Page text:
Read more here:http://www.taichi-exercises.com/the-role-of-nang-nak-in-thai-media-and-imagination-dangerous-ghost-or-protective-goddess/

Jessie Fong

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Re: Nang Nak ghost and Buddhism
« Reply #1 on: November 03, 2012, 03:20:33 PM »
@Sonamdhargey : You posted that the psychic connection was very powerful; was it not because of her attachment to her husband was so strong that she could not let herself leave him and thus still hung on?  Even to the extent of harming people who came to warn the husband.

ratanasutra

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Re: Nang Nak ghost and Buddhism
« Reply #2 on: November 03, 2012, 05:05:45 PM »
When we could not let go of something we are attach to and we died so we became ghost, same as Nang Nak or now thai people call her grand mother Nak (as it was happened long time ago and she could be our grand mother by now) Because Nang Nak was waiting for her husband to return from his soldier duty but unfortunately she died before he return back.

And her love and attachment towards husband lead to harmful actions which she did with people who tried to tell the truth to her beloved husband in order to keep him with her in her world forever.

It very sad to hear about it but it is the truth which happened with human like us long time ago till now if we do not train and practice our mind we might end up not much different from Nang Nak at the end of our last day.   

RedLantern

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Re: Nang Nak ghost and Buddhism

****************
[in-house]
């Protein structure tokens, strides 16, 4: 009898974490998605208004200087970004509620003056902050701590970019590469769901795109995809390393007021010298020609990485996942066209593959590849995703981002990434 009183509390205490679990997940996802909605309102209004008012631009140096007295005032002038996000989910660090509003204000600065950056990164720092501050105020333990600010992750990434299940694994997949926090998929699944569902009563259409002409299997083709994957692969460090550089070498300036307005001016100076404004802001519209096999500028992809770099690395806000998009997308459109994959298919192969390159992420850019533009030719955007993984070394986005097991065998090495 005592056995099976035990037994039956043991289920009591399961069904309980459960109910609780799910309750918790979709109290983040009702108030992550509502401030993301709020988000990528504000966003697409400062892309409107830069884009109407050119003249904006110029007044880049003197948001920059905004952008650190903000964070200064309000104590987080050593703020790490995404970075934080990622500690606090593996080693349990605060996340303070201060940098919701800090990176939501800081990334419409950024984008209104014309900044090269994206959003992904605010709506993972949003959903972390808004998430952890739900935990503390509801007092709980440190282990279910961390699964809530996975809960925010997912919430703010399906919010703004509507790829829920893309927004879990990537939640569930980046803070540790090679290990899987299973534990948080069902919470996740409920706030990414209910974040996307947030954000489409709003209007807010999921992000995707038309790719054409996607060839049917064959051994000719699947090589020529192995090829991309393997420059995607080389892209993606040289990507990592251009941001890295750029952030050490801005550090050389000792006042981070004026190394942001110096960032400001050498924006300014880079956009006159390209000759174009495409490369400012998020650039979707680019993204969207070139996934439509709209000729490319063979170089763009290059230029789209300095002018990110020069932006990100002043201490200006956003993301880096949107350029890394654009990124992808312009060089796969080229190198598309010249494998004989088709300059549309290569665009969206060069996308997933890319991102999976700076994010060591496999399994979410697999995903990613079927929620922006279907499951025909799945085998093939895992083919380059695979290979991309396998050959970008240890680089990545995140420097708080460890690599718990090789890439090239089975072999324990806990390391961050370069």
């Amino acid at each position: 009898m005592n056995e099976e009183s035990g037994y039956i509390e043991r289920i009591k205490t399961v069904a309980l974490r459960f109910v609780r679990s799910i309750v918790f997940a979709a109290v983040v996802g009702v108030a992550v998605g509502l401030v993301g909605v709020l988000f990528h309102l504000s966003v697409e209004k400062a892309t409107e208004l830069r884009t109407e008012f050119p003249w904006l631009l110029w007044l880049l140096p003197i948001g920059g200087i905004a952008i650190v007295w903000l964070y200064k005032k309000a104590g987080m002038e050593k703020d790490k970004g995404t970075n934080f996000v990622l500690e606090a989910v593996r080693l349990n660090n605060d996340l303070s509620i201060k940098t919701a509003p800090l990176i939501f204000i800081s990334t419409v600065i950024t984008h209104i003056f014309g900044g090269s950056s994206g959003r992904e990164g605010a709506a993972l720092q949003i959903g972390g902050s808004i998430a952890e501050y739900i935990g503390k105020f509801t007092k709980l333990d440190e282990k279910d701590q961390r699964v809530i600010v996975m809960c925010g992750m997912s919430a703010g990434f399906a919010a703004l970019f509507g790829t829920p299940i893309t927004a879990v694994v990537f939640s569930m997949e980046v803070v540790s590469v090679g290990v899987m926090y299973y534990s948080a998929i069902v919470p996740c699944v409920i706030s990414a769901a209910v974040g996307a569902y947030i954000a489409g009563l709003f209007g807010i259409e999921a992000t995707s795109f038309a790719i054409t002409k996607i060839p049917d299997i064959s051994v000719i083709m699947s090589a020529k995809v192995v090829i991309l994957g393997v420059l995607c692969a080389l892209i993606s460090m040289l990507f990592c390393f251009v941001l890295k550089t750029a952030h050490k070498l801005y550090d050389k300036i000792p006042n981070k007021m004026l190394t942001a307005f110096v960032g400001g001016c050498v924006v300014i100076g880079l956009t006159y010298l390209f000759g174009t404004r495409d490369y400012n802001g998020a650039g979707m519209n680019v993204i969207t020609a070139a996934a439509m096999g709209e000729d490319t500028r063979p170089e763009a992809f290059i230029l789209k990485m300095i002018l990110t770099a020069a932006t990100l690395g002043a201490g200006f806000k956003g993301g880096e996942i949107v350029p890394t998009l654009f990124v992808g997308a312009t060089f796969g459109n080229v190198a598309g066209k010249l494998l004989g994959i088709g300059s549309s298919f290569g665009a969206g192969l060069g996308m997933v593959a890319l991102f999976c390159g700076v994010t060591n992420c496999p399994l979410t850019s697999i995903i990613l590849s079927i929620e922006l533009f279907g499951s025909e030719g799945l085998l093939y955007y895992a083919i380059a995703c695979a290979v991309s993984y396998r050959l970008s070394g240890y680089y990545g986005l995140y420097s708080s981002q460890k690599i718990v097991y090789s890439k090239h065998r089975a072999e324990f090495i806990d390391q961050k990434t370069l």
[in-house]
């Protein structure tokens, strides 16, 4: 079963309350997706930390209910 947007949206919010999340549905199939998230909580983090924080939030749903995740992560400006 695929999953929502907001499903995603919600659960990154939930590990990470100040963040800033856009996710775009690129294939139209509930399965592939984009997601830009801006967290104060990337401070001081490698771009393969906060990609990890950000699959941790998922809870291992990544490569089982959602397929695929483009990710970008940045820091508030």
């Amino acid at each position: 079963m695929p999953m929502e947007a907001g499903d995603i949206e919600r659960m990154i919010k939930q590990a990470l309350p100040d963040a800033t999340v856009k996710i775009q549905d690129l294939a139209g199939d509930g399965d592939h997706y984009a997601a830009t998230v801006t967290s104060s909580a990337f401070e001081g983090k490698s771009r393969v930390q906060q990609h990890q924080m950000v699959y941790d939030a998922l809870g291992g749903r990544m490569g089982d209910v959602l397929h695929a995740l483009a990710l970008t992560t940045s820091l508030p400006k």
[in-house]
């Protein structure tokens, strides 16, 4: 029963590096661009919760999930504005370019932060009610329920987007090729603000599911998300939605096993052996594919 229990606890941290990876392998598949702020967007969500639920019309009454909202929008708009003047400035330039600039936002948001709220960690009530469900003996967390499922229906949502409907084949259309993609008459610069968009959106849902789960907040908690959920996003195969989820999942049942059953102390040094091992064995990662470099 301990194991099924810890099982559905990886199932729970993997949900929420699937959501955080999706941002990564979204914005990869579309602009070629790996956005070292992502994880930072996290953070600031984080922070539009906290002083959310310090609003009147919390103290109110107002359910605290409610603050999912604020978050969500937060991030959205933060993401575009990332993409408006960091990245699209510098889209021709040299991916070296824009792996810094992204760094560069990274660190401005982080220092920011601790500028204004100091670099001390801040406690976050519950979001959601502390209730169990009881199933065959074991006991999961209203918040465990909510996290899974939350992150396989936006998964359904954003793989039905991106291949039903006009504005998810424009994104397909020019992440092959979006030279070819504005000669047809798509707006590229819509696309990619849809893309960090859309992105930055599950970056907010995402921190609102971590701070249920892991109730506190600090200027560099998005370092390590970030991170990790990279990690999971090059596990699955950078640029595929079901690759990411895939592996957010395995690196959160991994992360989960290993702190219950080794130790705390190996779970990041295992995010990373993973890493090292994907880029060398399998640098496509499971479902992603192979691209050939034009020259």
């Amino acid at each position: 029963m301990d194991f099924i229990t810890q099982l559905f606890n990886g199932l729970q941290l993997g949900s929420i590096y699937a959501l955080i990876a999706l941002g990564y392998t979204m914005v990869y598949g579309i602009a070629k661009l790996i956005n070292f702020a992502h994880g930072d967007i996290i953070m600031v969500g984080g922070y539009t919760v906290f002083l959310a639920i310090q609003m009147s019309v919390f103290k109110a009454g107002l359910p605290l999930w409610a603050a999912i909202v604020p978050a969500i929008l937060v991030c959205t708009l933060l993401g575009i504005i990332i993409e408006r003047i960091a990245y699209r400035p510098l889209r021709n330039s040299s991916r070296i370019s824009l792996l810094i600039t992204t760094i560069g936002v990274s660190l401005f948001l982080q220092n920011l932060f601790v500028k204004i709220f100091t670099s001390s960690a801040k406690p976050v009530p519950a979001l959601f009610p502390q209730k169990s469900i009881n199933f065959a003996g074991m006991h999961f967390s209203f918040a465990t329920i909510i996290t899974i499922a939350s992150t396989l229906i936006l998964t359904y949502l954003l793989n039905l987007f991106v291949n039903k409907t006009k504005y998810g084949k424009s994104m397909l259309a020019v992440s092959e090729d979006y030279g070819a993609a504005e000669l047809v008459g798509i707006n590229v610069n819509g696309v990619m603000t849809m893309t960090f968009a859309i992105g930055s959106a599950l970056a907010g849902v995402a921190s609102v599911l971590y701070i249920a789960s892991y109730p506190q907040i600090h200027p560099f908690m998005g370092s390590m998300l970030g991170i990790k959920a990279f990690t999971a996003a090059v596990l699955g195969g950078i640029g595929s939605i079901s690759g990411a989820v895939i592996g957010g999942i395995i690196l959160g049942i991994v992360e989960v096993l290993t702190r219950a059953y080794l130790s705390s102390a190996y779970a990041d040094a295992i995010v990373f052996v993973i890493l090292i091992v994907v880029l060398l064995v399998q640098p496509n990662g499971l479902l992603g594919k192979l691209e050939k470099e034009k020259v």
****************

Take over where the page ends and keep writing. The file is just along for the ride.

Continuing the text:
« Reply #3 on: November 04, 2012, 10:46:55 AM »
Suffering is the basis of existence in the world and desire or craving that arises to attachment.One of the practices used by monks ,as well as by a small number of lay practitioners ,to break the casuality of desire-attachment ,suffering,is a deliberate and protracted visual encounter with death,the meditation of corpses or images of corpses.This practice is supposed to let the beholder of death realize the illusion of desire and the futility of attachment.The corpse is a reminder of impermanence.
Nang Nak is a touching and tragic story of love being eternal,even in death.

DSFriend

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Re: Nang Nak ghost and Buddhism
« Reply #4 on: November 04, 2012, 06:08:05 PM »
I have not heard of Nang Nak ghost and this is the first time I am reading it. Pretty powerful story!

This type of "undying love" is what Hollywood glamorizes, and the devotion society puts on the pedestal. Dharma sure sheds light to it that it's not about love at all but is rather poison coated candy that we have been feeding on.